Although he could have gotten $75 million if his efforts succeeded, he told a federal jury, he ended up with much less: an $8 million roadblock and a $1 million “appearance fee” to travel to Thailand for a secret meeting.
Broidy, who pleaded guilty in 2020 to conspiracy to violate the Foreign Agents Registration Act and who was later pardoned by President Donald Trump, is cooperating with the Justice Department on criminal cases involving Malaysian financier Low Taek Joho and his associates in the United States. Authorities say Low and others profited from the theft of $4.5 billion from the Malaysian sovereign wealth fund.
Law, 41, is on the run, while one of his aides, Pracacerel “Brass” Michel, a former member of the Grammy-winning 1990s hip-hop trio, is being tried in US District Court in Washington, on charges of money laundering and federal crimes. The other related to his dealings with the missing Malaysian businessman. Michel, 50, has denied any wrongdoing.
During the 2016 presidential campaign, Broidy, then an investor in Los Angeles, helped rally major donors to support Trump’s campaign. After Trump took office in 2017, Broidy was named vice chair of finance for the Republican National Committee.
Testifying for prosecutors Tuesday in Michelle’s trial, he told the jury about a labyrinthine scheme, created in 2017, that would have raised up to $75 million from Low in exchange for illegally using his influence on Trump. Management to ease Lo’s legal problems. Part of the convoluted plan — which Broidy said Michel brokered — involved urging officials to return the dissident Chinese national to Beijing. But the efforts were in vain.
Broidy did not express apparent remorse on the witness stand, describing the illegal pressure in mostly clinical terms. During his cross-examination by the prosecutor, he repeatedly used phrases such as “business opportunity” and “terms of the deal.” As for helping Lu, he noted the benefit of “my relationships in the administration with the president and others who could be relevant.”
Authorities said Low was the leader of a small circle of corrupt people in Kuala Lumpur who looted the Malaysian fund known as 1MDB. In the United States, starting in the late 2000s, he spent tens of millions of dollars on wild parties and gave lavish gifts to many famous people – actors, musicians, socialites – whom he taught as acquaintances.
As for Michele, after the Fuji family broke up in 1997 and his solo career as a rapper waned, he reinvented himself in the 2000s as a private equity investor, eventually becoming Low’s business partner and close companion, according to prosecutors.
By 2017, the FBI and DOJ were eliminating Low, conducting a criminal investigation related to the 1MDB scandal and filing a large civil lawsuit against him, aiming to seize hundreds of millions of dollars in illicit assets. That was when Law turned to Broidy, whom the prosecution called a “fixer.”
Broidy testified that he, along with Michelle and another business partner, traveled to Thailand in the spring of 2017 to meet with Lu in secret. Broidy said he ultimately agreed to pressure the Trump administration, seeking to shorten the federal legal process, for a fee of $50 million or $75 million, depending on how long it took to succeed.
He told the jury that he had tried, through intermediaries, to persuade senior administration officials to believe that he would He is It is detrimental to US-Malaysian relations that the Department of Justice continue to embroil itself in the 1MDB issue. He said he tried in vain to arrange for Trump to play a round of golf with then-Malaysian Prime Minister Najib Razak so that Razak could tell Trump that the 1MDB scandal was not important.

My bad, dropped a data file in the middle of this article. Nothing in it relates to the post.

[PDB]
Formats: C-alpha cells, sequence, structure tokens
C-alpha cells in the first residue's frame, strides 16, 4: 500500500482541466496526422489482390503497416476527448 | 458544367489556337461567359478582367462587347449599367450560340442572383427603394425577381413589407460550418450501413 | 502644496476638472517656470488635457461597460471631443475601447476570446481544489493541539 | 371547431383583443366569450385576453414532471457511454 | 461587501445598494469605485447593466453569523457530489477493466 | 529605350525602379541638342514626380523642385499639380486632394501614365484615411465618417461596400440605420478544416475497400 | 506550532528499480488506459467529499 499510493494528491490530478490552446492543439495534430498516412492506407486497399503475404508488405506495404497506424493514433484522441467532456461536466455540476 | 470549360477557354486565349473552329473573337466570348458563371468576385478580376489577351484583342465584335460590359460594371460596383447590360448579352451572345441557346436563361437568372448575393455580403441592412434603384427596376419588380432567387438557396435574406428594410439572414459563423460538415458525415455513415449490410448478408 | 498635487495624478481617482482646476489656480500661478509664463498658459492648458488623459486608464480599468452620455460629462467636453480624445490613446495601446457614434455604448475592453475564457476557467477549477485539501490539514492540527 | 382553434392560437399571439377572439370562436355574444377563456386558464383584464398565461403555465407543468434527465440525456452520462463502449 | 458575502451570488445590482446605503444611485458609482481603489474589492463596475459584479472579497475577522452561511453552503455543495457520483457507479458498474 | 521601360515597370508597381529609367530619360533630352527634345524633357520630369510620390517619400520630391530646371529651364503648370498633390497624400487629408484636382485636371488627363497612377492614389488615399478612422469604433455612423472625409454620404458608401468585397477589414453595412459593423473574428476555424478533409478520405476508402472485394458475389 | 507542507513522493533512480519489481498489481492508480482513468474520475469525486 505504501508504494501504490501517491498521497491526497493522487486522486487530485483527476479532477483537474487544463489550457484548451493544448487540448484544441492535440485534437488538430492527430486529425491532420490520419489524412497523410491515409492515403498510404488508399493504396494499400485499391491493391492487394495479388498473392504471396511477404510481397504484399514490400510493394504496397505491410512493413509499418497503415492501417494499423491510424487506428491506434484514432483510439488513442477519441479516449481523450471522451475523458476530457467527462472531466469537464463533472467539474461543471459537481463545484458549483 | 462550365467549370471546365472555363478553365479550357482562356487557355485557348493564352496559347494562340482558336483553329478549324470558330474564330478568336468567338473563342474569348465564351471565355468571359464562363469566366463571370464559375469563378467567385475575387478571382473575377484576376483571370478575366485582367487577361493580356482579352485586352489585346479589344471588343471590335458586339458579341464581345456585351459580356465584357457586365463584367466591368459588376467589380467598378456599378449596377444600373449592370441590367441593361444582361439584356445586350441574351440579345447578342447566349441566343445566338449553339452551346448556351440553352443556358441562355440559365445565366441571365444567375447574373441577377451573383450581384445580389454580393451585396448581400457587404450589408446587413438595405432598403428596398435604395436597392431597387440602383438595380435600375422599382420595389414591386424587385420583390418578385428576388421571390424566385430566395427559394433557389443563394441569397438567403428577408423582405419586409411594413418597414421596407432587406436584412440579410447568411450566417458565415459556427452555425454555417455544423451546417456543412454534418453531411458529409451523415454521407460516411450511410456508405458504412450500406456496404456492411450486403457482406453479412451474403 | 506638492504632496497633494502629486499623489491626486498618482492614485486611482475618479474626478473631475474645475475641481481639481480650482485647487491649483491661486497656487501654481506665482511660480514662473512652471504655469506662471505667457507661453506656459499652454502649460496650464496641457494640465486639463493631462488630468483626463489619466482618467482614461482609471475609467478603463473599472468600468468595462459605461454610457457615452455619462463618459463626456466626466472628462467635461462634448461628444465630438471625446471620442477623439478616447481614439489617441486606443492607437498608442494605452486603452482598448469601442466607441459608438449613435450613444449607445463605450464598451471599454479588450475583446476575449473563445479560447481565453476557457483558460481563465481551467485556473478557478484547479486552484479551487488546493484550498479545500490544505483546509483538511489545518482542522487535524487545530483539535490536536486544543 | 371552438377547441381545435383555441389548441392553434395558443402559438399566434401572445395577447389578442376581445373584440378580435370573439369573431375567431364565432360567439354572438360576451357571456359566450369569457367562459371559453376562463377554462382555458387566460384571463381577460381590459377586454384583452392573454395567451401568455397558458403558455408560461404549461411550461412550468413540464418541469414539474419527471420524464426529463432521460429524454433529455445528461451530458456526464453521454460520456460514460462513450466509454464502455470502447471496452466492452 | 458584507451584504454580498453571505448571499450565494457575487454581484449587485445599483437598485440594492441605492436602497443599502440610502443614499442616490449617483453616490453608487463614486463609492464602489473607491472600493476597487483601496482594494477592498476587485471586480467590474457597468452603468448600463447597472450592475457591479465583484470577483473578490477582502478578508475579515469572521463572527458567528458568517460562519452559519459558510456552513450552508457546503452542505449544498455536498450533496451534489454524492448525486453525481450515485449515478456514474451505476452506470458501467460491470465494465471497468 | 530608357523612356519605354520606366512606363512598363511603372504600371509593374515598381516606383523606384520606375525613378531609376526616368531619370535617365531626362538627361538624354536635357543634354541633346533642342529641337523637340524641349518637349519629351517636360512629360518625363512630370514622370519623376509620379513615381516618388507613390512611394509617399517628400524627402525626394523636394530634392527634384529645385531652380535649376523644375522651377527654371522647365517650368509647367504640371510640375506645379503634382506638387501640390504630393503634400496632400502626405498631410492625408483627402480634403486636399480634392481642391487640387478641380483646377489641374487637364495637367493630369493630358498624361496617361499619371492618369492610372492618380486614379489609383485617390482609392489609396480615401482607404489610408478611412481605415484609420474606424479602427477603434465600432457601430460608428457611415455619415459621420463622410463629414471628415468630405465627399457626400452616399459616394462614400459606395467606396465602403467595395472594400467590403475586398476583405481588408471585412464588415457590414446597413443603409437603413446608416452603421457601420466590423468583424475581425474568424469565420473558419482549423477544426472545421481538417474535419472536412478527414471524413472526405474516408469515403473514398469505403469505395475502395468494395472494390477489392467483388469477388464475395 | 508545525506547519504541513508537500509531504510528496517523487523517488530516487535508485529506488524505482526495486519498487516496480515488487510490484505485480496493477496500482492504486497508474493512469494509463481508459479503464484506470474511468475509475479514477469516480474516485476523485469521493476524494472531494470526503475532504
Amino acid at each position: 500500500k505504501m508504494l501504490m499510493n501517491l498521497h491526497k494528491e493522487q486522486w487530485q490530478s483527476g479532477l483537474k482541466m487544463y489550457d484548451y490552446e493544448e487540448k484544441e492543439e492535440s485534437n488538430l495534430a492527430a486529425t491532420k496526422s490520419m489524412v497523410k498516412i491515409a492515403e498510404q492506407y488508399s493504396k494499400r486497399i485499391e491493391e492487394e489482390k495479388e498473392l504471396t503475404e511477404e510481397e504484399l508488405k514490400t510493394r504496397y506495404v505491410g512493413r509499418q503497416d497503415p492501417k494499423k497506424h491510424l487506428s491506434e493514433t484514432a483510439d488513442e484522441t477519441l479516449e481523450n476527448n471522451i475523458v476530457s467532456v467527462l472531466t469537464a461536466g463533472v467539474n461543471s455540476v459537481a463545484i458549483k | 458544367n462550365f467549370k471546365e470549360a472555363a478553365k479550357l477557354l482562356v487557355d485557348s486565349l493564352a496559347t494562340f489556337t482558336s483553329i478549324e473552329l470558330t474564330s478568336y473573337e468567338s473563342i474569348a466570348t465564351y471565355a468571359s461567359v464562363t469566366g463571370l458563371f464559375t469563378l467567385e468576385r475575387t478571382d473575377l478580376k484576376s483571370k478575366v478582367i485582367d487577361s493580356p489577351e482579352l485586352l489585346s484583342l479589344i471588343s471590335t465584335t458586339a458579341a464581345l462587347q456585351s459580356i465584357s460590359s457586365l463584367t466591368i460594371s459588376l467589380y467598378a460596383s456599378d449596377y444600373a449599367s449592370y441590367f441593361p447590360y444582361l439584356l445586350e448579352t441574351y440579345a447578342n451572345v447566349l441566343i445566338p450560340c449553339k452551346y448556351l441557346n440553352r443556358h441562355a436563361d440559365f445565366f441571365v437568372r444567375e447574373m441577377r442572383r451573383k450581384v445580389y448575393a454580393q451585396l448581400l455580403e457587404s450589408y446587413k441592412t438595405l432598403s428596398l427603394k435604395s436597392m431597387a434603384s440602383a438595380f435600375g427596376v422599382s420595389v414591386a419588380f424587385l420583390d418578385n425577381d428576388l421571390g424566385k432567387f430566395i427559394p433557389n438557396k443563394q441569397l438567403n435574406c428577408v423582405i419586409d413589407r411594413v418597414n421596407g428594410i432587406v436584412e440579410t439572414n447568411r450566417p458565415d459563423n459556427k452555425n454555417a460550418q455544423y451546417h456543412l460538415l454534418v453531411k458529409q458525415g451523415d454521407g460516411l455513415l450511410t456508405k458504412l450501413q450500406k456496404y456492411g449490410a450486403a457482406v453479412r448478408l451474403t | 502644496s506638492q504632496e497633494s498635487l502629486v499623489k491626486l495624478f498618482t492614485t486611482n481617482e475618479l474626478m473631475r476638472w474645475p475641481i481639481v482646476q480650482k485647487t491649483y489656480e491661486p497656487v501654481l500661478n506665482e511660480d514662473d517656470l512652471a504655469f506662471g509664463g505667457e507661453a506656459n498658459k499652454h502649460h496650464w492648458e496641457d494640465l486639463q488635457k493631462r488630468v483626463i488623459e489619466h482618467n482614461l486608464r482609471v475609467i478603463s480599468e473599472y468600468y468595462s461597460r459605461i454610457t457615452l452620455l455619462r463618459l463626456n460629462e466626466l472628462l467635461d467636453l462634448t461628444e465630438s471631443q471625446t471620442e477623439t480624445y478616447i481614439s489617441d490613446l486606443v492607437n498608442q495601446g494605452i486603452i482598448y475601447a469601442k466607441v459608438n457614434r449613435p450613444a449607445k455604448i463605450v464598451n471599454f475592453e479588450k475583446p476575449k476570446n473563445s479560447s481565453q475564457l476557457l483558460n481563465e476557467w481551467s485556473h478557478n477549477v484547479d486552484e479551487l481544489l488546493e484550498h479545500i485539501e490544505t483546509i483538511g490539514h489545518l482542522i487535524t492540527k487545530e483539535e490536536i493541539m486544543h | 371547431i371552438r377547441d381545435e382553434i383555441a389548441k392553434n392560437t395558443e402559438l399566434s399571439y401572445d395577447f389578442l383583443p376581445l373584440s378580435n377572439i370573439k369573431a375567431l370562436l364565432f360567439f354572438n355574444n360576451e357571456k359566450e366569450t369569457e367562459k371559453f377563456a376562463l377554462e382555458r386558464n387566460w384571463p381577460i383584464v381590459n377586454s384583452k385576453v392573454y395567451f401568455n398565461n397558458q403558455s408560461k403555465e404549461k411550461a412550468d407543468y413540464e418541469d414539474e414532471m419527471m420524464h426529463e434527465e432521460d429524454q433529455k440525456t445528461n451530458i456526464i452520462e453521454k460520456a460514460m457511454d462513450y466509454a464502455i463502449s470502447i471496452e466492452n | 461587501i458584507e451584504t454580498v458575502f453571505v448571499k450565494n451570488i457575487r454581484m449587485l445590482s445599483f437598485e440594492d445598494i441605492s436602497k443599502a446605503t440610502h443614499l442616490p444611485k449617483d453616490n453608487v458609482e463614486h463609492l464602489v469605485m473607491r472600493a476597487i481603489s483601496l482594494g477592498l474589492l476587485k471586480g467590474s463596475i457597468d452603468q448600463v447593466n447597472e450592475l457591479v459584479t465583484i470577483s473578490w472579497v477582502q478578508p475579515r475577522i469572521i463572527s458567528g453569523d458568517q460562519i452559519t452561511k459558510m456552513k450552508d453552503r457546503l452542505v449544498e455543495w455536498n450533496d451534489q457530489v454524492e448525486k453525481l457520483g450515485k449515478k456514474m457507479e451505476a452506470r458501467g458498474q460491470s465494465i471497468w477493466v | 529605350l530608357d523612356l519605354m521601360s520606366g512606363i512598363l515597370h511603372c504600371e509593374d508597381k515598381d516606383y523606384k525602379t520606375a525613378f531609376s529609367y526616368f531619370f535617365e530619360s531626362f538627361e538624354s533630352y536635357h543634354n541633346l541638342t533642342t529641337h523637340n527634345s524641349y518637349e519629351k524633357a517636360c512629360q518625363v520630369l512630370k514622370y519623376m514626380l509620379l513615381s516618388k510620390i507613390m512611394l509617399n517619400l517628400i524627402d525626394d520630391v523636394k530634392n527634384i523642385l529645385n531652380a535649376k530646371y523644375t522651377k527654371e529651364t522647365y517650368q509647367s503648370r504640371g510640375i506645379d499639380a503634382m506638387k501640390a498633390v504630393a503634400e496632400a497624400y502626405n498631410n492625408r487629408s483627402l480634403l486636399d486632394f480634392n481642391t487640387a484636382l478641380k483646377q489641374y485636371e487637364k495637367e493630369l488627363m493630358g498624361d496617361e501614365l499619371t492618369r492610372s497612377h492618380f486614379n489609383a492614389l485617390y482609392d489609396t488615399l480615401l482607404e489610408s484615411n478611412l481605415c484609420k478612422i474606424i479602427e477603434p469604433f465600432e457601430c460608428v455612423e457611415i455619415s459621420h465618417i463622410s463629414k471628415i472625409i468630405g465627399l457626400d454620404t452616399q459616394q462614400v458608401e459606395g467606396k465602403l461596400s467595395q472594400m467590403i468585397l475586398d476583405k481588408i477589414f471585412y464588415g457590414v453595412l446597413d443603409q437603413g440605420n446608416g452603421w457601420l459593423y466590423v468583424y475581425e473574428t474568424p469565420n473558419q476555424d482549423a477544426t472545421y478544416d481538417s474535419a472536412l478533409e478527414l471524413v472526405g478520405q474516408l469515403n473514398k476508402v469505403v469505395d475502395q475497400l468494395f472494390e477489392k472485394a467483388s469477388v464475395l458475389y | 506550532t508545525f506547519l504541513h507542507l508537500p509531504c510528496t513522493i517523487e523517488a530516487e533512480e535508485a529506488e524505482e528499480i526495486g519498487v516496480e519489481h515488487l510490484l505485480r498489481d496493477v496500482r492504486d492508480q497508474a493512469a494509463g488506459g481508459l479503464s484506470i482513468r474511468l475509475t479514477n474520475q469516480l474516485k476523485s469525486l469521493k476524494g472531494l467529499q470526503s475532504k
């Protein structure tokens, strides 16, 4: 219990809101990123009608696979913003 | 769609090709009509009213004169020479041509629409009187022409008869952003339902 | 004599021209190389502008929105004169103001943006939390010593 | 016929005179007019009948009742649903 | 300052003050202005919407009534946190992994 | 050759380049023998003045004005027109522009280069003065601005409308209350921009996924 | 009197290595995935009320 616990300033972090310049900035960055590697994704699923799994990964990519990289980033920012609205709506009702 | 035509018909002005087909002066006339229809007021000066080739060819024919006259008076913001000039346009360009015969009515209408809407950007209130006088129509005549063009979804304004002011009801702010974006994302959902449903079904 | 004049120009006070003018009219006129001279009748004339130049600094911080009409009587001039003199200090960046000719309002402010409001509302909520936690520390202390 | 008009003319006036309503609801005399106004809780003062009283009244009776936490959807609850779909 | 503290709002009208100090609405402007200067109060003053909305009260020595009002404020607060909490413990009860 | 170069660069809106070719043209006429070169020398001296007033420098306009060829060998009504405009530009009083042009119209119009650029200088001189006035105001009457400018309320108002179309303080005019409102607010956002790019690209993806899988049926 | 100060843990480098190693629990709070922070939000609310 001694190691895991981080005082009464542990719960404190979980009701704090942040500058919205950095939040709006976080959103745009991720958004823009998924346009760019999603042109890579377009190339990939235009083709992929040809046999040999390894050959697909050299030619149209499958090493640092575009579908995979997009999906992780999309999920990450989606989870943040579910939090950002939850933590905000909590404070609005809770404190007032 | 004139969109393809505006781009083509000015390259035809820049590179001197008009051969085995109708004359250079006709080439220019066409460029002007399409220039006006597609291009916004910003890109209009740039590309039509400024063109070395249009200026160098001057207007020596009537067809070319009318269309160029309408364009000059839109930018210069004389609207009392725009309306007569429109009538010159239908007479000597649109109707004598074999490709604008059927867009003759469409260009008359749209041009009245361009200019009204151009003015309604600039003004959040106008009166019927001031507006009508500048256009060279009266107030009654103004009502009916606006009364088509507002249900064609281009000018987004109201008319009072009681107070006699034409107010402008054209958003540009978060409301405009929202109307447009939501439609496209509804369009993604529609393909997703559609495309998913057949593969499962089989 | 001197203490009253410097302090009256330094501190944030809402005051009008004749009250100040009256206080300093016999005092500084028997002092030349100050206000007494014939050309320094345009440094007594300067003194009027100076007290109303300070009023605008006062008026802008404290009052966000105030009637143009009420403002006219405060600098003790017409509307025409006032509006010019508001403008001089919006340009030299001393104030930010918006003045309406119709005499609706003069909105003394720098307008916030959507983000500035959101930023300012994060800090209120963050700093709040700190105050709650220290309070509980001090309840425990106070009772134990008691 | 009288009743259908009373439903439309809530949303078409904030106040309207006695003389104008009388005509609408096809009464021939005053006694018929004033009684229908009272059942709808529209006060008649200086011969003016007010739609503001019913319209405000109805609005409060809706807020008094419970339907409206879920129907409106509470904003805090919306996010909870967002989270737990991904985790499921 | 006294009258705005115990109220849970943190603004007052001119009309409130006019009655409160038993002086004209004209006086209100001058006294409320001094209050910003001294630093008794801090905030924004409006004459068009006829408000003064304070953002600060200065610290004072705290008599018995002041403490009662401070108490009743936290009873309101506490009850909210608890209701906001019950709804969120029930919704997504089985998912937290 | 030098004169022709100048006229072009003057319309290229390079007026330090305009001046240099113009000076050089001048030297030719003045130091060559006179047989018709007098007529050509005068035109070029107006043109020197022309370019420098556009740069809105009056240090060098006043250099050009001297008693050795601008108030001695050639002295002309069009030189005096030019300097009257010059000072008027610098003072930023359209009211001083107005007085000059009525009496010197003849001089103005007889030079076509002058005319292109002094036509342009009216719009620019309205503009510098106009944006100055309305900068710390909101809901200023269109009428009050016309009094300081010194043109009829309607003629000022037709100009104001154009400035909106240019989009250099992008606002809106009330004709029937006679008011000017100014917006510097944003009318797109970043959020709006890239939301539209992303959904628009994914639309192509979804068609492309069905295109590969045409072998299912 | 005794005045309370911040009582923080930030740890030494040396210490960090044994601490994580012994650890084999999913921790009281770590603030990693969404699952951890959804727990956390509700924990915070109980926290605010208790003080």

In the end, Razak was sentenced to prison in Malaysia for his role in the embezzlement.
As his efforts failed, Broidy said, he met with Lu again in 2017, in mainland China. He said that this meeting included a senior Chinese local security official.
Lu seemed to believe that the Chinese authorities could somehow help him with his legal problems, and because of this, Lu wanted to please the Chinese. Broidy said Lu and the security official asked him to use his influence in the Trump administration to secure the extradition of wealthy Chinese national Guo Wengui, an outspoken critic of the Chinese government who had been living in New York on a temporary visa.
Broidy said the security official called Guo a criminal.
He said the official promised that in return for Guo’s deportation, China would release American detainees it holds and possibly enter into a new cooperation agreement with the United States on cybersecurity issues. Broidy said he relayed this to several officials in Washington, including in the White House, and told then-Chief of Staff Reince Priebus that Guo’s handover would be “a wonderful step forward” in US-China relations.
But these efforts also failed.
In the end, though Guo was not deported, Michel received “more than $70 million” from Low, according to prosecutors. Guo has since been indicted by a federal grand jury in an unrelated financial fraud case.
By April 2018, Broidy had stepped down from his position on the Republican National Committee after he reportedly paid the former Playboy model $1.6 million in exchange for her silence about a sexual relationship. Then, as the FBI investigation into Low intensified, he was charged in 2020 with illegal lobbying and pleaded guilty in a plea deal with prosecutors.
The agreement called for him to cooperate with federal prosecutors. He said he continues to do so, despite a pardon from Trump. After the pardon, Broidy said, he signed a new agreement with prosecutors, agreeing to maintain his cooperation in exchange for not bringing new charges of various crimes related to illegal lobbying.
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